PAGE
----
I also agree that the original Stret pilots were the best.  There has been zero significant improvements to navigation since then.  Sure lots of bells and whistles.  But navigation.  Not much. 

But my Street Pilot gave up the ghost long ago.  My Nuvi 550 both of them had the dreaded power problem.  Now my Zumo 550 is dropping its mapset while in route.  I keep paying more money and getting less and less. 

I also think the map update thing is a,racket.  Roads do. Or change all that often and the good back roads even less.
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« Reply #30 on: February 05, 2016, 07:42:18 AM »


I also think the map update thing is a,racket.  Roads do. Or change all that often and the good back roads even less.


I tried to go at least 3 years before buying a map update.  I went ahead with the Lifetime update only because it was on sale for the same price as a regular update, and I'm keeping this GPS until it no longer works.

Definitely don't care for being pushed up update every few months.  It's too long and slow of a process for such minor improvements.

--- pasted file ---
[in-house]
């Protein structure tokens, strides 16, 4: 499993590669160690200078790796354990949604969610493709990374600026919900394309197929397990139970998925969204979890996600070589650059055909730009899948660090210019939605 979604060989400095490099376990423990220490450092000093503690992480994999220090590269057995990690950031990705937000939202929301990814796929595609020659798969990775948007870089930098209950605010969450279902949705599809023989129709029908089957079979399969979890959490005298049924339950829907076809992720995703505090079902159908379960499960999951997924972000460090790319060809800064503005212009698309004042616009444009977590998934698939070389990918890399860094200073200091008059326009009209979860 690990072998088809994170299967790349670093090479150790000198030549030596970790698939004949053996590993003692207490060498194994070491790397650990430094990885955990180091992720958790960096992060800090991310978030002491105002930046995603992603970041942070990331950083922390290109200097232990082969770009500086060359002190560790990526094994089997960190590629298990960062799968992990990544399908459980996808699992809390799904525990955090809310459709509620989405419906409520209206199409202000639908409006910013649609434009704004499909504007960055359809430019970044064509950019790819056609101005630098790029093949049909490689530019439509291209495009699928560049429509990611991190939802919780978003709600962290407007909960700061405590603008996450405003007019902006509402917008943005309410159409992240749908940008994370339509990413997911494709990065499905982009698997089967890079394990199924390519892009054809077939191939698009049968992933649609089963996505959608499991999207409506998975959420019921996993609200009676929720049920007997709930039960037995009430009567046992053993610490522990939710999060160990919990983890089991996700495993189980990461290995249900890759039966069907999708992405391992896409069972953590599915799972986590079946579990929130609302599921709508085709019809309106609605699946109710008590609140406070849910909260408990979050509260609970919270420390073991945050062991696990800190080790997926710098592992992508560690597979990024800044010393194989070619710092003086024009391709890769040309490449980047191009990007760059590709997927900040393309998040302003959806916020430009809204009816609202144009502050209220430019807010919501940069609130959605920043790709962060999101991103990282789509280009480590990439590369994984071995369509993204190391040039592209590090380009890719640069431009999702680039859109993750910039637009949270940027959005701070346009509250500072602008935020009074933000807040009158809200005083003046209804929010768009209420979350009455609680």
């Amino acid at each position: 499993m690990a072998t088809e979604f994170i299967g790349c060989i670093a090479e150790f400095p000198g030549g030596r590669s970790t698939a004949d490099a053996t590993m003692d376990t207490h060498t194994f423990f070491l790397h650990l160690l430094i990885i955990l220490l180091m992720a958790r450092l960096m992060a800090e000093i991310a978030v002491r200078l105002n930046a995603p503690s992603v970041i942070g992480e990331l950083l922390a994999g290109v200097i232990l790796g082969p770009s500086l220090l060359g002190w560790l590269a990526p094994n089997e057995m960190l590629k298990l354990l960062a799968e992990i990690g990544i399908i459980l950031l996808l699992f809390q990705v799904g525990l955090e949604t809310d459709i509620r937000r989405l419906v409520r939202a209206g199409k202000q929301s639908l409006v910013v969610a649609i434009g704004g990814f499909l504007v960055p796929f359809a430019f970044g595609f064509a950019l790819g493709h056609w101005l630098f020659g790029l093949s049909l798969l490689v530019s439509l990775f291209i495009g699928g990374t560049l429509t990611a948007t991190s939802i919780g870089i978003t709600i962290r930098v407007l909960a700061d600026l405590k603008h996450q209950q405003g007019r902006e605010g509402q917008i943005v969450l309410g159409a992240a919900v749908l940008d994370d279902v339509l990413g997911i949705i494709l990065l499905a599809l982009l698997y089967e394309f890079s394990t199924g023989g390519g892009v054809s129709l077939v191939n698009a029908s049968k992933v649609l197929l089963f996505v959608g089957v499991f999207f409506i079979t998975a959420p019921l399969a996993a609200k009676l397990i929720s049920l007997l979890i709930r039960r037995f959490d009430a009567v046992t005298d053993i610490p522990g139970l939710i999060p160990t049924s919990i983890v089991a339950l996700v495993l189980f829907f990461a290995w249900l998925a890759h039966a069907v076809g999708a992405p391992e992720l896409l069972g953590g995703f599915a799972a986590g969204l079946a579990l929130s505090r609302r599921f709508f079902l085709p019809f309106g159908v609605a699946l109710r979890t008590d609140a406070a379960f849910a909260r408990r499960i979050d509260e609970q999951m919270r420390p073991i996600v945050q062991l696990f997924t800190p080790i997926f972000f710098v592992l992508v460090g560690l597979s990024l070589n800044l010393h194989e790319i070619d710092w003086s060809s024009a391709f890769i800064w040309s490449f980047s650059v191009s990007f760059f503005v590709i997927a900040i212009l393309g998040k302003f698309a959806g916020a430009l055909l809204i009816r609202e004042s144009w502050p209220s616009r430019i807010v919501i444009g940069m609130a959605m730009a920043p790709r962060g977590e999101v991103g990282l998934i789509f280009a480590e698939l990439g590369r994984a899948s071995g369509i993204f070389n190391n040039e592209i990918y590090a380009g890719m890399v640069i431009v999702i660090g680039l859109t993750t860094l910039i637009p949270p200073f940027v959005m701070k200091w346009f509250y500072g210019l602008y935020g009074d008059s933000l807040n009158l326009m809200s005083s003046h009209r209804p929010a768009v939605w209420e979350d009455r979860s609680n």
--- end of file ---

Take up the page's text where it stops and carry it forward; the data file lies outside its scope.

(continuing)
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« Reply #31 on: February 05, 2016, 09:01:41 AM »



I also agree that the original Street pilots were the best.  There has been zero significant improvements to navigation since then.  Sure lots of bells and whistles.  But navigation.  Not much. 


I also think the map update thing is a racket.  Roads do not change all that often and the good back roads even less.

The new Tomtoms have 'winding roads' option and the new Garmins have 'curvy roads' - If it works, I'd call that a significant improvement.

True, the roads don't change much, but the business do.  A few years ago my gps took me to 3 restaurants in a row that were out of business.  I ended up buying a new GPS because a refurbished one was just a few dollars more than a map update.
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« Reply #32 on: February 05, 2016, 08:14:08 PM »